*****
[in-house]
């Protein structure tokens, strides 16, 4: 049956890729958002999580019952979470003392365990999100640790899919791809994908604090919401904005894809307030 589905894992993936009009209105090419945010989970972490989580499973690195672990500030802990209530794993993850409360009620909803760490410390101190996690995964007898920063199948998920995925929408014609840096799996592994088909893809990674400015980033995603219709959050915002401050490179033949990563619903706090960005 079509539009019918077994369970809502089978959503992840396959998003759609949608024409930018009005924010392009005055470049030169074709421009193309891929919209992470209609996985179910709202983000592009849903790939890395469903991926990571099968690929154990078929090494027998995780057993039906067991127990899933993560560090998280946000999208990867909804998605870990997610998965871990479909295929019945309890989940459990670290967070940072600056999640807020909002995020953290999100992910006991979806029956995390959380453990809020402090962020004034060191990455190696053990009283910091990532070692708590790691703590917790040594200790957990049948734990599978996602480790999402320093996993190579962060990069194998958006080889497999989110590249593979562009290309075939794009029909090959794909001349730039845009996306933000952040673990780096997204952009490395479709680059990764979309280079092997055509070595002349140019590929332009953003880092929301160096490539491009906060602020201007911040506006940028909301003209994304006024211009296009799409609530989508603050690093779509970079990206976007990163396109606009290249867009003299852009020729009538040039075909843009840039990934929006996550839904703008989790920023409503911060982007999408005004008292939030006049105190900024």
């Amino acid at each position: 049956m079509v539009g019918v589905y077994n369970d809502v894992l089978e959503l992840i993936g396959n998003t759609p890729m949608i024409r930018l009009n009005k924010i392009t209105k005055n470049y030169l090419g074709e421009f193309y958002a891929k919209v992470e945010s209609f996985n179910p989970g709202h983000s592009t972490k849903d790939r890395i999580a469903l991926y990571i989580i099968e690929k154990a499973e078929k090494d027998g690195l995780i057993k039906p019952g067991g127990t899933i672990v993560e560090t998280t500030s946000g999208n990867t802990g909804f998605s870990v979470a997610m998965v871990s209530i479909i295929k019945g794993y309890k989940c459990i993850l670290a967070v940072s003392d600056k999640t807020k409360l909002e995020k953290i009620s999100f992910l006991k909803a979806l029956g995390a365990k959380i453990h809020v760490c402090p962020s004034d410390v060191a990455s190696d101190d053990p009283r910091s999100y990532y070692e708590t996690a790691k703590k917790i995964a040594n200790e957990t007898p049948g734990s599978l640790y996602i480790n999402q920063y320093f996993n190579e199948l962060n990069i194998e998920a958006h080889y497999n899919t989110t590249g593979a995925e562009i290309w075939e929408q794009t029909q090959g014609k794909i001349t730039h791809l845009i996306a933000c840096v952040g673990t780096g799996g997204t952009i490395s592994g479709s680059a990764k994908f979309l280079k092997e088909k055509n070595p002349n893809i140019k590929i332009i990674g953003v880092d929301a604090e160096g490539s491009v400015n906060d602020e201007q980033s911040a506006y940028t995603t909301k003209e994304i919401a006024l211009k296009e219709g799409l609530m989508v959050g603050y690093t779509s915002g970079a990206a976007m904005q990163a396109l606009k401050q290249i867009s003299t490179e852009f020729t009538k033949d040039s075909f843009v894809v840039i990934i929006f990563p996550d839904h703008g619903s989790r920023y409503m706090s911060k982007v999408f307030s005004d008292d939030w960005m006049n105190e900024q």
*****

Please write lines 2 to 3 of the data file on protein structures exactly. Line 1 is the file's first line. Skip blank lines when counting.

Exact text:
């Protein structure tokens, strides 16, 4: 049956890729958002999580019952979470003392365990999100640790899919791809994908604090919401904005894809307030 589905894992993936009009209105090419945010989970972490989580499973690195672990500030802990209530794993993850409360009620909803760490410390101190996690995964007898920063199948998920995925929408014609840096799996592994088909893809990674400015980033995603219709959050915002401050490179033949990563619903706090960005 079509539009019918077994369970809502089978959503992840396959998003759609949608024409930018009005924010392009005055470049030169074709421009193309891929919209992470209609996985179910709202983000592009849903790939890395469903991926990571099968690929154990078929090494027998995780057993039906067991127990899933993560560090998280946000999208990867909804998605870990997610998965871990479909295929019945309890989940459990670290967070940072600056999640807020909002995020953290999100992910006991979806029956995390959380453990809020402090962020004034060191990455190696053990009283910091990532070692708590790691703590917790040594200790957990049948734990599978996602480790999402320093996993190579962060990069194998958006080889497999989110590249593979562009290309075939794009029909090959794909001349730039845009996306933000952040673990780096997204952009490395479709680059990764979309280079092997055509070595002349140019590929332009953003880092929301160096490539491009906060602020201007911040506006940028909301003209994304006024211009296009799409609530989508603050690093779509970079990206976007990163396109606009290249867009003299852009020729009538040039075909843009840039990934929006996550839904703008989790920023409503911060982007999408005004008292939030006049105190900024």
């Amino acid at each position: 049956m079509v539009g019918v589905y077994n369970d809502v894992l089978e959503l992840i993936g396959n998003t759609p890729m949608i024409r930018l009009n009005k924010i392009t209105k005055n470049y030169l090419g074709e421009f193309y958002a891929k919209v992470e945010s209609f996985n179910p989970g709202h983000s592009t972490k849903d790939r890395i999580a469903l991926y990571i989580i099968e690929k154990a499973e078929k090494d027998g690195l995780i057993k039906p019952g067991g127990t899933i672990v993560e560090t998280t500030s946000g999208n990867t802990g909804f998605s870990v979470a997610m998965v871990s209530i479909i295929k019945g794993y309890k989940c459990i993850l670290a967070v940072s003392d600056k999640t807020k409360l909002e995020k953290i009620s999100f992910l006991k909803a979806l029956g995390a365990k959380i453990h809020v760490c402090p962020s004034d410390v060191a990455s190696d101190d053990p009283r910091s999100y990532y070692e708590t996690a790691k703590k917790i995964a040594n200790e957990t007898p049948g734990s599978l640790y996602i480790n999402q920063y320093f996993n190579e199948l962060n990069i194998e998920a958006h080889y497999n899919t989110t590249g593979a995925e562009i290309w075939e929408q794009t029909q090959g014609k794909i001349t730039h791809l845009i996306a933000c840096v952040g673990t780096g799996g997204t952009i490395s592994g479709s680059a990764k994908f979309l280079k092997e088909k055509n070595p002349n893809i140019k590929i332009i990674g953003v880092d929301a604090e160096g490539s491009v400015n906060d602020e201007q980033s911040a506006y940028t995603t909301k003209e994304i919401a006024l211009k296009e219709g799409l609530m989508v959050g603050y690093t779509s915002g970079a990206a976007m904005q990163a396109l606009k401050q290249i867009s003299t490179e852009f020729t009538k033949d040039s075909f843009v894809v840039i990934i929006f990563p996550d839904h703008g619903s989790r920023y409503m706090s911060k982007v999408f307030s005004d008292d939030w960005m006049n105190e900024q």